Japanese experts focus on the system called “inter-cloud,” which combines cloud computing and a wide area network connecting different datacenters. An overview of the inter-cloud is given in ITU-T Recommendation Y.3511 (framework of inter-cloud) to which Japanese experts contributed and played a leading role.
The cloud study in SG13 is moving to big-data-related subjects running on clouds rather than the cloud itself. The current structure of big data in the industry is the silo type structure in which dominant players collect and manage their own big data. The model studied in SG13 is more horizontally federated among different players with specific roles. A set of recommendations of the Y.3600 series describe this issue.
AI/ML is one of the hottest topics in this industry. SG13 started AI/ML-related activities through FG ML5G, which was established to consider possible applications of AI/ML in networks. The initial target of AL/ML study was automation of network management. Similar activities are being conducted in the European Telecommunications Standards Institute (ETSI) (e.g. ZSM-ISG (Industry Specification Group (ISG) Zero Touch Network and Service Management), and SG13 liaises with these groups. FG ML5G, which was established in 2018, concluded its activities in June 2020 and submitted the deliverables to SG13. Further discussions including development of ITU-T recommendations will progress in relevant questions such as Question 20.
The basic architecture of ML studied in FG ML5G is described in ITU-T Recommendation Y.3172 (architecture framework for machine learning in future networks including IMT-2020). The architecture in Y.3172 contains two different environments, i.e., sandbox in which an ML algorithm learns using a simulator and pipeline in which the algorithm is applied in an actual management task (Fig. 3).
Big data, which is being studied in SG13 in the context of cloud computing, would be applicable to AI/ML. Questions 17, 18, and 19 working on big data will join the AI/ML-related activities.
3.4 Quantum key distribution
Quantum key distribution is a system to distribute encryption keys to remote nodes in a secure manner by using quantum physics. Quantum key distribution is becoming mature for small-scale deployment including commercial services for specific applications. Question 16 has been working on networks for quantum key distribution since 2018.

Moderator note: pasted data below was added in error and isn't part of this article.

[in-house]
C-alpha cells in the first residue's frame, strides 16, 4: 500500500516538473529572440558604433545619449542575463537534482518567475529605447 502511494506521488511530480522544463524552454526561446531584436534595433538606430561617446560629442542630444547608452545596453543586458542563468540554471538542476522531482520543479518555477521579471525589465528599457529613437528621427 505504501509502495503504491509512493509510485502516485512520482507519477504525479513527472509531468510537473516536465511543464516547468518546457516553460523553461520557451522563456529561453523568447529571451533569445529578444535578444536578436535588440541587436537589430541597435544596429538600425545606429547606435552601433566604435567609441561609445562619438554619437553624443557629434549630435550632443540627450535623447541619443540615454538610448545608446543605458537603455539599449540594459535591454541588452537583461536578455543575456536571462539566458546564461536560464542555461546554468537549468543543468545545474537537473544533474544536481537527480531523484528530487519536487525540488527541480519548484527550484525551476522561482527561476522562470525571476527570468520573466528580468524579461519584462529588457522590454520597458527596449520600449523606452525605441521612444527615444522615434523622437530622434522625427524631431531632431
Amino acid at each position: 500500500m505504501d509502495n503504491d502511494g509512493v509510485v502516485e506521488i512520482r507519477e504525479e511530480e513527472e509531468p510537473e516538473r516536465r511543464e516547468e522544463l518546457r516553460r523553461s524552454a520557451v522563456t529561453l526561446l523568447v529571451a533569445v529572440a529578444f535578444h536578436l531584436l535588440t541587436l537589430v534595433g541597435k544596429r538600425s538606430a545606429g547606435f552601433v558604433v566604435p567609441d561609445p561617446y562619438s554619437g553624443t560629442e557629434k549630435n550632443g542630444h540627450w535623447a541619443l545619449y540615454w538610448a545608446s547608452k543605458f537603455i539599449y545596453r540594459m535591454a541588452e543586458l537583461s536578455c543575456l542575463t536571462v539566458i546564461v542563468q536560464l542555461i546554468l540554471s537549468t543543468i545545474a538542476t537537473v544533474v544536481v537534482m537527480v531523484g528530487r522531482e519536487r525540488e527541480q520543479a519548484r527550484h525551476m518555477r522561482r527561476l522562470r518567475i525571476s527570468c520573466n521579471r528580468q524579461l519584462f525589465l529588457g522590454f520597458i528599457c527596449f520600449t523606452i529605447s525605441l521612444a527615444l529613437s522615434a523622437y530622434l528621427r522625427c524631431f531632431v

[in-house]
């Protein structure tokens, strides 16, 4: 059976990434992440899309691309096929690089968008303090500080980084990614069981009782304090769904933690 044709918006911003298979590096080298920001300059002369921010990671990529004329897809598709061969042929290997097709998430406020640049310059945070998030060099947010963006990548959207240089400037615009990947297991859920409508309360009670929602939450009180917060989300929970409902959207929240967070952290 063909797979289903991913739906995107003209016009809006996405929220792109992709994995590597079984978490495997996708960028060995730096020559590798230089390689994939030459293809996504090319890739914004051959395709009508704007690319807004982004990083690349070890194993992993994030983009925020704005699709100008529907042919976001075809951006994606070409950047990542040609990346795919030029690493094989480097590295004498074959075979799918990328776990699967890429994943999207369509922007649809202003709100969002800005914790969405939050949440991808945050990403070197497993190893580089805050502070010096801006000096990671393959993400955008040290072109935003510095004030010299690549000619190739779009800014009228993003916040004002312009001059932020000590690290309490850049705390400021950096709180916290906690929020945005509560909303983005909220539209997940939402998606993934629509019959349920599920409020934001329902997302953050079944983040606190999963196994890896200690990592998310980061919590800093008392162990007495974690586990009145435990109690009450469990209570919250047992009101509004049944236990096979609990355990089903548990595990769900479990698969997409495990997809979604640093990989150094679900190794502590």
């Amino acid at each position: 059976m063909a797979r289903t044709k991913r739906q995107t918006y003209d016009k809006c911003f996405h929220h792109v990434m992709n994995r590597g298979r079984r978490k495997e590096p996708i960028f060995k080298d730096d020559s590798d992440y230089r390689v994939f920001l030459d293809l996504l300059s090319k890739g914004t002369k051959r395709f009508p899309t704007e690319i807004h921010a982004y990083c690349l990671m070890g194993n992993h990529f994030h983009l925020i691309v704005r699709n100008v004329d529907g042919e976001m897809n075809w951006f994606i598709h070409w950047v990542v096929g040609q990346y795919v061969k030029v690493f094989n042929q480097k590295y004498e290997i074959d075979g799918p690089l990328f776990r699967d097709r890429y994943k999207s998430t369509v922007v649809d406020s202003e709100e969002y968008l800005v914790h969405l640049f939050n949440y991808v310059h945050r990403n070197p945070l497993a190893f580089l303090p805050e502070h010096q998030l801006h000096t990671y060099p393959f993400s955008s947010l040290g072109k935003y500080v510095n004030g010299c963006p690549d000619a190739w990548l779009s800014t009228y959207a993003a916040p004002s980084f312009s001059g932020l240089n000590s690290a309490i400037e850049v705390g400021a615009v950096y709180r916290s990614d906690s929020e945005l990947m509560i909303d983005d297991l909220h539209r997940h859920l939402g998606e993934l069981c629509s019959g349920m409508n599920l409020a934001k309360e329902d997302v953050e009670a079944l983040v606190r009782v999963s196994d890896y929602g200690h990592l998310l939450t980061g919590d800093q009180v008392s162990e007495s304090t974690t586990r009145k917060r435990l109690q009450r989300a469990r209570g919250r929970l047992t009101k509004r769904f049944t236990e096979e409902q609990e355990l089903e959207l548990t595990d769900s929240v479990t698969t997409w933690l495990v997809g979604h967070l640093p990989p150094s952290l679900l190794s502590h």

It is not possible to provide quantum key distribution over a long-distance fiber network due to attenuation of optical signals on the fiber. The distance between nodes of quantum key distribution is not more than 100 km, even with the latest techniques. This imposes constraints on the design of large-scale networks such as nation-wide and global networks. The architecture being studied in SG13 introduces intermediate nodes that are placed in secure locations such as central offices of a telecom carrier (Fig. 4). This allows the provision of long-distance key distribution beyond the limitation of quantum key distribution without intermediate nodes.
In principle, quantum key distribution provides the capability of sharing only a small amount of data, such as an encryption key, rather than a huge volume of data such as audio, video, and text. Therefore, quantum-key-distribution networks are assumed to provide enhanced security for communication applications on traditional networks. How quantum key distribution networks and traditional networks work together is an important subject of standardization, and SG13 is working on this issue.
There are other areas of quantum-related information and communication technologies such as quantum computing. ITU-T established FG QIT4N (Focus Group on Quantum Information Technology for Networks) to promote studies in these areas.
3.5 Network 2030
FG Net2030, which was proposed by a Chinese company, was established to promote study on the network vision called “Network 2030,” which will be achieved in 2030. Network 2030 supports emerging applications, such as holographic-type communications and tactile internet, which will not be available for current network technologies. In this work, a new network technology called “New IP” was proposed. Although the relationship of New IP and a set of Internet Protocol (IP)-based network technologies is not yet clear, this stimulated a significant political discussion on whether ITU-T should handle IP-related technologies. One party of the discussion expressed their concern of New IP, stating that IP-related technologies should be discussed using the multi-stakeholder approach and that the Internet Engineering Task Force (IETF) rather than ITU-T should be responsible for this study. The proponent responded that the proposed study items do not overlap with the current work items in IETF, and ITU-T can conduct the proposed study items. The proponent also proposed to change the name from “New IP” to “Future Vertical Communication Networks” to avoid misunderstanding. The discussion on this new study subject is still continuing.
SG13 played a central role in the standardization of NGN architecture. It is now exploring new areas for Future Networks, such as network slicing, AI/ML, and quantum key distribution. Although the role of SG13 as an organization to produce implementable standards for the telecommunication industry is becoming weak, it is still developing emerging network technologies and concepts. We, the management team of SG13, wish to make SG13 a place of bridging academic study and industrial standardization, which is a unique role in the global standardization community.